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Biggio: Winning Colors

| Thursday, April 16, 2020

I decided to be a little different in this article and tell you all about a horse that would probably never get the time of day.

If you know me, you know I love to read. I’m one of those people who would rather read a book than watch TV. You can imagine I have read a lot of books since being cooped up in my home. I read a book yesterday which was a quick read, a book that I just could not put down. The book is called “The Greatest Gambling Story Ever Told; a True Tale of Three Gamblers, the Kentucky Derby, and the Mexican Cartel.” This column is going to talk about the main star of the book: Winning Colors.

It is important to understand a couple of things about horse racing before reading this. A horse is unlike human athletes in which it competes in the first four years of its life and then its career is over. Horses then become sires to other horses for a certain amount of money based on how they did in their careers.

Winning Colors was a grey filly (female horse) who went on the win the Kentucky Derby. She was originally bought for only $575,000 in a horse auction by Eugene Klein. He bought the horse that no one else wanted. Everyone wanted the large colt or a good breeder, and Winning Colors looked like she was a little more on the chubby side, but Klein saw it as muscle and thought there was a good chance she would grow into her body. She quickly grew into her body of muscle and her temper. She did not like anyone to touch her and would often bite at the other horses. The only person she would allow to come near her was her handler who would bring her treats, and he called her “Mamacita.”

Klein was the previous owner of the Las Angeles Chargers before the team got in trouble with drugs, and he decided to get into horseracing instead. He hired only the best trainer there was at this time, Wayne Lukas. He was tough and expensive, but he was the best there was.

Winning Colors only raced twice in her two-year-old season, and she won both of her races. She was off to a promising start, but she had yet to face colts in a race. In her three-year-old season, she ran many more races and all against the boys. She was known for sprinting out of the gate and holding an early lead all the way until the end to the point where she would beat colts by seven-and-a-half lengths. It was this season in which she went to the Kentucky Derby. It was said that day had the highest female attendance in the Derby’s history because they all came to see this girl beat all the other boys. The race was referred to as the horse version of the tennis match that took place between Bobby Riggs and Billie Jean King in 1973.  Winning Colors was up against Risen Star and other horses who were sired by Secretariat or related to him. This race was hers from beginning to end; she led out of the gate and at every post, eventually winning the race by a neck in front of Forty Niner. Winning Colors is only the third filly to ever win the Kentucky Derby and the second to compete in all three of the triple crown races.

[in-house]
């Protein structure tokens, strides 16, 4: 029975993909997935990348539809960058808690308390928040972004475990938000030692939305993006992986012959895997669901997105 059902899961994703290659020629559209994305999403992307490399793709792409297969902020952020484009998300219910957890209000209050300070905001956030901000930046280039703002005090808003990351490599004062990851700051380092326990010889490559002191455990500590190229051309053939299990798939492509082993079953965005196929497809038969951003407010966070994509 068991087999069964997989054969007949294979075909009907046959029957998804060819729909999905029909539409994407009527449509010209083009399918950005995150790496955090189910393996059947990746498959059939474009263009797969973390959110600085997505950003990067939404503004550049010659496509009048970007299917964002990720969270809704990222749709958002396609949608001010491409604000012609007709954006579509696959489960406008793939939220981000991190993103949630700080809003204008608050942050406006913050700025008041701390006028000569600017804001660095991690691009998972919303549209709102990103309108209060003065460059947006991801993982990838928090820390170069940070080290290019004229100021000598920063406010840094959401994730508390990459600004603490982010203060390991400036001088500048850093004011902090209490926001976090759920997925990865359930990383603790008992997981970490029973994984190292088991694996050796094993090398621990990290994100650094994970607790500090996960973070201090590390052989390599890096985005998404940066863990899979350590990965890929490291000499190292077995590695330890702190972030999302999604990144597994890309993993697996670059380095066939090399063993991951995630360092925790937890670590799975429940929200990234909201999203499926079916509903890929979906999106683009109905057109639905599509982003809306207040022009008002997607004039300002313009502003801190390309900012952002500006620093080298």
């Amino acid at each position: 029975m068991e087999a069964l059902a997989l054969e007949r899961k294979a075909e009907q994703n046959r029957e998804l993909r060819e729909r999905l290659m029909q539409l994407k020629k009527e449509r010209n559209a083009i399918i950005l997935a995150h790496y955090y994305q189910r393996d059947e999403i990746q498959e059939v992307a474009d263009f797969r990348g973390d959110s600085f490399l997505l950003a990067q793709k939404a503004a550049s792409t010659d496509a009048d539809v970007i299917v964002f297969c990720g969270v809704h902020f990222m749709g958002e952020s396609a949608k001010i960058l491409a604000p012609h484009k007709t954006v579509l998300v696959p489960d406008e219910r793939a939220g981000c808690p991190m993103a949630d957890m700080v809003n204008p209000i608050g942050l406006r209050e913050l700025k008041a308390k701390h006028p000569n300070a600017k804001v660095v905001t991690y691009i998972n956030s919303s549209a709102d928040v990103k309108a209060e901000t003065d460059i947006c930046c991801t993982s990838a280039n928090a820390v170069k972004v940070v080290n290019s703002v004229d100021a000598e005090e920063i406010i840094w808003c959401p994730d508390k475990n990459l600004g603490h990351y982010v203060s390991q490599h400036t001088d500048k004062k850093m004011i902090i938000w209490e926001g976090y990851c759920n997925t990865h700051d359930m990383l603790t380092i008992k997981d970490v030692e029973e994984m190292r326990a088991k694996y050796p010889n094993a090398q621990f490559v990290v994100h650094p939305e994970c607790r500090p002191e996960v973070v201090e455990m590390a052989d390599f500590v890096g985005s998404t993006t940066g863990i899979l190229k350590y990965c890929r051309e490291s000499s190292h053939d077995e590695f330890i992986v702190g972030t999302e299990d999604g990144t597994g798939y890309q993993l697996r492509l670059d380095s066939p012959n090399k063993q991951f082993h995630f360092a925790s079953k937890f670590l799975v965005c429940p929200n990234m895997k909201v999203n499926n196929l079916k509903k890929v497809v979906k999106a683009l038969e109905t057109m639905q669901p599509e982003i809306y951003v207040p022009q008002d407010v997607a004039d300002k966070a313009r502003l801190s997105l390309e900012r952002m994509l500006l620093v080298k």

She was often described as an “Amazon” of a horse. When she was with the other colts, she was sometimes even bigger than them and more muscular, too. She was a force to be reckoned with.

As I said in the beginning of the column, race horses’ careers are short, and Winning Colors was no different. In her four-year-old season she suffered breathing problems and had surgery, in which she never fully recovered from. She birthed 10 foals in which only six were winners. She is truly one of a kind. In 1988 she was voted for the most outstanding three-year-old filly and later in 2000 was inducted into the United States National Museum of Racing Hall of Fame, where her legacy will get to live on forever.

Winning Colors does not usually come to mind when people think of horse racing, but I hope after reading this you will think of the girl that went on to beat all the boys. Since her win in 1988, no other filly has been able to go on and win the Derby or any of the triple crown races.

The views expressed in this column are those of the author and not necessarily those of The Observer.

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